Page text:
“I was young, athletic and had no family history at the time,” Jeanine said. “And for a long time I had an atypical, asymmetrical presentation.” RA usually presents symmetrically, meaning that both sides of the body are affected at the same time. Jeanine’s aches and pains didn’t follow that path until that June weekend. Her family history emerged five years ago, when her mother was diagnosed with an aggressive form of RA.
A new normal
For the past eight years, Jeanine has been taking Embrel, a biologic DMARD. She also takes Relafen (nabumetone), an anti-inflammatory and Ultran (tramadol) for pain as needed. She credits the medication, physical therapy, and lifestyle changes, including going gluten-free, for taming her RA.
“My disease hasn’t gotten worse,” she said. For a progressive illness like mine, to stay stable is really great.”
Keeping her disease in check hasn’t stopped Jeanine from moving forward with her life. In 2005, she enrolled in graduate school at the University of Southern California, earning a master’s in East Asian Studies, a graduate certificate in Gender Studies and learning to speak Mandarin Chinese. This year, she’ll receive her doctorate in Politics and International Relations. Her fluency in Chinese has come in handy during her annual trips to Taipei to conduct research her for her Ph.D. thesis.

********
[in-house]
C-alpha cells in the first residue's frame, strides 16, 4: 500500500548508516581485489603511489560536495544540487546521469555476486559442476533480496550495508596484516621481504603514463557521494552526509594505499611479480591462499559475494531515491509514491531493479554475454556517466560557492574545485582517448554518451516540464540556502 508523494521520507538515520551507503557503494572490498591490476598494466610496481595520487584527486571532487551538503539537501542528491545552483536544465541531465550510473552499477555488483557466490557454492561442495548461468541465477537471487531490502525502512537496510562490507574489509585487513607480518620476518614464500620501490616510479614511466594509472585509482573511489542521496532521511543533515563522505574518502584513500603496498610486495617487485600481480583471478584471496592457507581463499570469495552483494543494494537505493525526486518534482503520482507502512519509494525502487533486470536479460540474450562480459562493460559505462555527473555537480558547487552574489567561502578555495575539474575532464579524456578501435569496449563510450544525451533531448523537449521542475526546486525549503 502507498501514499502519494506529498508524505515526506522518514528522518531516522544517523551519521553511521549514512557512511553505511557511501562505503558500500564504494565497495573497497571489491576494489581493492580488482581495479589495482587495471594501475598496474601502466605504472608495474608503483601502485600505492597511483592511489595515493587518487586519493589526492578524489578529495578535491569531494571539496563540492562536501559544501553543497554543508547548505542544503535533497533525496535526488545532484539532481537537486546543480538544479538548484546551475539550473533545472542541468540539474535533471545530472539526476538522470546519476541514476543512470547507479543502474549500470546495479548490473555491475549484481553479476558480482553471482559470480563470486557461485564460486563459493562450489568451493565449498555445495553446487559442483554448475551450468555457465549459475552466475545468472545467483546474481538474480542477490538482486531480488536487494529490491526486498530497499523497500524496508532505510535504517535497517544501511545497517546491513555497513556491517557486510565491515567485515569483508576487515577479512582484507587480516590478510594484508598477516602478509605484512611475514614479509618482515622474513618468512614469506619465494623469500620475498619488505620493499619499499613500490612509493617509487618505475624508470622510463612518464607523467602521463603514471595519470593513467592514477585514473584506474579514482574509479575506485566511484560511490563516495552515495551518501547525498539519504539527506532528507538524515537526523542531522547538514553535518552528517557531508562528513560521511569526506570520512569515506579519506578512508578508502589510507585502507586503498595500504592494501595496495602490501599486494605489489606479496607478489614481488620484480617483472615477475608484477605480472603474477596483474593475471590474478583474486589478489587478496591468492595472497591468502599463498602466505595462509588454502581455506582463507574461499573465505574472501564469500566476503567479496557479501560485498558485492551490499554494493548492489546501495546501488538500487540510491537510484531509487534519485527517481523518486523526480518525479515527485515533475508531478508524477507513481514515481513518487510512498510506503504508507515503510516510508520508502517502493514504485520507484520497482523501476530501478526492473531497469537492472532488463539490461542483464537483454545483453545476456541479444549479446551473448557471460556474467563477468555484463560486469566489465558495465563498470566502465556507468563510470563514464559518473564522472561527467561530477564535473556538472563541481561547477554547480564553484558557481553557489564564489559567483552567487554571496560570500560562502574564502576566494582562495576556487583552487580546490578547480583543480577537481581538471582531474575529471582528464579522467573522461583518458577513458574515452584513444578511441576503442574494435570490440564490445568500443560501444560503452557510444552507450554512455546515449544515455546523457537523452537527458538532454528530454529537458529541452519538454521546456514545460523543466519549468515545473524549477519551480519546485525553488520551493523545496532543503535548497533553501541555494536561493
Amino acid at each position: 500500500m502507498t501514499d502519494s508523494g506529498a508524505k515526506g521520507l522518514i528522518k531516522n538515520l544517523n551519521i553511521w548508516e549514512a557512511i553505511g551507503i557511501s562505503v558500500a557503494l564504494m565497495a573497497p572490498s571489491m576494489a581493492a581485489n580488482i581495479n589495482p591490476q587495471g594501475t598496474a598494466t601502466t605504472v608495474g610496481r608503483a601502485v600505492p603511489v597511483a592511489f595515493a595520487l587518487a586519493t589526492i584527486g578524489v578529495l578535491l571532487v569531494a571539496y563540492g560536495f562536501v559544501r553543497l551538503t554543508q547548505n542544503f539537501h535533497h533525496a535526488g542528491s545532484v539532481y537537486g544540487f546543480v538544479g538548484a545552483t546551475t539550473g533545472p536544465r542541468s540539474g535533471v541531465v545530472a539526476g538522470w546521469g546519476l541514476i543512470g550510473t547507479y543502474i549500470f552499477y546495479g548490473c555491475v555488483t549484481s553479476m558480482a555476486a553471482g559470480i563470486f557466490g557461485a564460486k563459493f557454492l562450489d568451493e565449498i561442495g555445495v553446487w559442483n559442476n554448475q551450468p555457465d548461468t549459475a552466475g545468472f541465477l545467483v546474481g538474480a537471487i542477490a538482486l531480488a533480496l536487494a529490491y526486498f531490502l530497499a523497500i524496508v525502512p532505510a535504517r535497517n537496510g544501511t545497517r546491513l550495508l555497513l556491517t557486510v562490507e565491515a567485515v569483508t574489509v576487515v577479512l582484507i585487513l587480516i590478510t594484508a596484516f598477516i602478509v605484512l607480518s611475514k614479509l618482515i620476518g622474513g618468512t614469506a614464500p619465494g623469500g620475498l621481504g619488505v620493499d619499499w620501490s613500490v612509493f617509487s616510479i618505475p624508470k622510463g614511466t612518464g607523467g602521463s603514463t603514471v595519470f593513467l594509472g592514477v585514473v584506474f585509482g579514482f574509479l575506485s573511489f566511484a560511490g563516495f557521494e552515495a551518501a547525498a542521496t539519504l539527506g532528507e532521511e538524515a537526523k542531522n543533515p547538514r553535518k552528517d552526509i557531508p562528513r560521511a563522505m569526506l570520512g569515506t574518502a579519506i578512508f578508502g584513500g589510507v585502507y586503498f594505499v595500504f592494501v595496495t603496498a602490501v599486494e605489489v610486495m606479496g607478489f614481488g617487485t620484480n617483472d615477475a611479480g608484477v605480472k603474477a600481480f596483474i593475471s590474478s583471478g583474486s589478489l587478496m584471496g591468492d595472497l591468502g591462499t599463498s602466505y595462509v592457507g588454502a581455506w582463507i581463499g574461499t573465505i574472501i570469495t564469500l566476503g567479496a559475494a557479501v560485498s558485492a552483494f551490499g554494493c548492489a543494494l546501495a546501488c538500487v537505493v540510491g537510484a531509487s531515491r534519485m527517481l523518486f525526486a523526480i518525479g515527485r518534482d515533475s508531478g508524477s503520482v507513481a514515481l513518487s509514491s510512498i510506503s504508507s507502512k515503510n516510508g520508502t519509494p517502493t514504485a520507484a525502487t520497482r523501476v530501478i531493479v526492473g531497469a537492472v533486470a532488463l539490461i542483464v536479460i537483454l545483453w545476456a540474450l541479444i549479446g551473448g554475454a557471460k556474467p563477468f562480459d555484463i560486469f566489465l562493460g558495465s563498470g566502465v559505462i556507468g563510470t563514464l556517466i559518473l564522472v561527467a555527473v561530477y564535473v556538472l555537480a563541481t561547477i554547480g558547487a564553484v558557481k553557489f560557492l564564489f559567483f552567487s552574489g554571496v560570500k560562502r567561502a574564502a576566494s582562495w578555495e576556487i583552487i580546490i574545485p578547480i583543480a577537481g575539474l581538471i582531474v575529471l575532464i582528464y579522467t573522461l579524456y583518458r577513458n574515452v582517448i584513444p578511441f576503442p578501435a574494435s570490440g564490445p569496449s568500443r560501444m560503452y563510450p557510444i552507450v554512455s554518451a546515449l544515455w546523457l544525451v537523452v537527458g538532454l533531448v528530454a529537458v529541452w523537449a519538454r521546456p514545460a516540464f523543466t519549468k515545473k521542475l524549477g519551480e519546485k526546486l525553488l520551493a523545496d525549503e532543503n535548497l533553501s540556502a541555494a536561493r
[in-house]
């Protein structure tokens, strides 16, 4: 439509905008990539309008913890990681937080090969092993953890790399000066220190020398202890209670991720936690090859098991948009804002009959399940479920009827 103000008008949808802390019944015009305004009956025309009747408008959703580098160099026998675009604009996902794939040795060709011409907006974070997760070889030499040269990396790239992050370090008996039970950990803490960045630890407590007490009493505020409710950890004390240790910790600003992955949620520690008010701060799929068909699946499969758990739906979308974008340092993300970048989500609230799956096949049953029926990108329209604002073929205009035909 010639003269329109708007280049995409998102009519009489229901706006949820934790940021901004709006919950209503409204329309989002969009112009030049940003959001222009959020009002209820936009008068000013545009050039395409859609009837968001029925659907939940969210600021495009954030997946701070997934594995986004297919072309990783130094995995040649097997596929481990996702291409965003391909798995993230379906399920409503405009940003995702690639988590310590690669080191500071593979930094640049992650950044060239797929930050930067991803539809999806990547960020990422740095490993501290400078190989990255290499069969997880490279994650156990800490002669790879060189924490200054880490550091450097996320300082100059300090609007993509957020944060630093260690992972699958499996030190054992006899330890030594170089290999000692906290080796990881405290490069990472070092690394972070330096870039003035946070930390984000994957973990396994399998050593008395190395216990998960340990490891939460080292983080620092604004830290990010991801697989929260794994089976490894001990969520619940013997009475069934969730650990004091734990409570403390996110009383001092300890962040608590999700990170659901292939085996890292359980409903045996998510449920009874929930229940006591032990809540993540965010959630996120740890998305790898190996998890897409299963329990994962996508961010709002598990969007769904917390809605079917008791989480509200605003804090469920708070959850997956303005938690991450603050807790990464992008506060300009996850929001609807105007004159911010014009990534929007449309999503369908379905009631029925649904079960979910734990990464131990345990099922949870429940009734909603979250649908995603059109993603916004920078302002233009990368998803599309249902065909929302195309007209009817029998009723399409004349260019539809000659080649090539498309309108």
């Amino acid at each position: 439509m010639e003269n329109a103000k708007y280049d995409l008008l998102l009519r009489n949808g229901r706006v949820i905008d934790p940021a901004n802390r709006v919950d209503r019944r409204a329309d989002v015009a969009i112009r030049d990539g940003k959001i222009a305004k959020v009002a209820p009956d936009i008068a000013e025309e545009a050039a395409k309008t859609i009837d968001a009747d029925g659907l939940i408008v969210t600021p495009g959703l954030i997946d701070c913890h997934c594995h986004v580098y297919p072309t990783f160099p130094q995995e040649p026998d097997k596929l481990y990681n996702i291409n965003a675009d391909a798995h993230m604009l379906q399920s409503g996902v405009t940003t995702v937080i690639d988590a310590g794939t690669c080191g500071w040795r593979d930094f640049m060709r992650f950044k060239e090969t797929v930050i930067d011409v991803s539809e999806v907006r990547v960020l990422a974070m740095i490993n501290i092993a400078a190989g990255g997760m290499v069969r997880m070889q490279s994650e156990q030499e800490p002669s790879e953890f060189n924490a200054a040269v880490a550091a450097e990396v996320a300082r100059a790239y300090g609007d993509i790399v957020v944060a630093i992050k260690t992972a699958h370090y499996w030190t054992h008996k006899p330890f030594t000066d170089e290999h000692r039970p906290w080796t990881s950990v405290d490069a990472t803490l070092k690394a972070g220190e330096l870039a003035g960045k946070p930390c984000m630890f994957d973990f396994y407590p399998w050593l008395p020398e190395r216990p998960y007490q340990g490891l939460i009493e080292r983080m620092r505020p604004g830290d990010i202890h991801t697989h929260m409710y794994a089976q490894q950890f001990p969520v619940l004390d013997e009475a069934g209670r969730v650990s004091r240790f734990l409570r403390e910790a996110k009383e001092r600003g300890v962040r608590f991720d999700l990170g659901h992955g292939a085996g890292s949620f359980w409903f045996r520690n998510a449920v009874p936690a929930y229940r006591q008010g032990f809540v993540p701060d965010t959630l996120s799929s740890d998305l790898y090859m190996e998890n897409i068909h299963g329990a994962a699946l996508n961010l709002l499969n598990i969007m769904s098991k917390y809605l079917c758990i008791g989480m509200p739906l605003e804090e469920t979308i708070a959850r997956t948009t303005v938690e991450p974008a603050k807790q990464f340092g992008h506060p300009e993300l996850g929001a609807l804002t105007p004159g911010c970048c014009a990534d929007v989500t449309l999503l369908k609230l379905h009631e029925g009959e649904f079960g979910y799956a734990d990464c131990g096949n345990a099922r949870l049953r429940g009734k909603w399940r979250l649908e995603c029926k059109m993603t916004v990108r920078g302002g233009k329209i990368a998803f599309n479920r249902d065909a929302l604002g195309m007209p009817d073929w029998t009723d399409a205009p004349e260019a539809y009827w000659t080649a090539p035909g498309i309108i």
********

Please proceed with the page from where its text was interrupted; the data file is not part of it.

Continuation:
On those trips, she packs her list of essentials (see box) and her portable recumbent bike. “My knees get really angry when I walk, but I can ride my recumbent bike for miles,” she said. Unlike a standard bike, the recumbent distributes her weight and keeps the pressure off her problem knees. In addition to keeping her mobile, Jeanine’s unusual wheels are an ice-breaker. “Taipei has miles of bike paths, and I’ve met some amazing people on my rides.”
She’s also met amazing people in her role as a certified Pilates instructor. Although she had to give up her martial arts training, she found a new way to channel her athleticism when she took up Pilates as part of her physical therapy. “It changed my life, she said, reducing her need for pain medication and improving her mental outlook. Now an instructor at Tyler Physical Therapy, Jeanine works with people who have arthritis, back problems, and other physical limitations.
In addition to her trips to Taipei, teaching undergraduate students as part of her Ph.D. requirements, and the Pilates training, Jeanine volunteers for the Arthritis Foundation to raise awareness about the disease and the unique challenges of people living with it.
The real world
Jeanine’s disease is under control, but that doesn’t mean it’s predictable. On bad days, the pain in her knees hobbles her, making walking difficult and climbing stairs a Herculean effort. If the pain in her hands and wrists is manageable, she uses canes to help her get around. “On those days, I feel like the Tin Man from Wizard of Oz and I don’t have an oil can,” she said. “All my joints feel really tight and just don’t want to move.”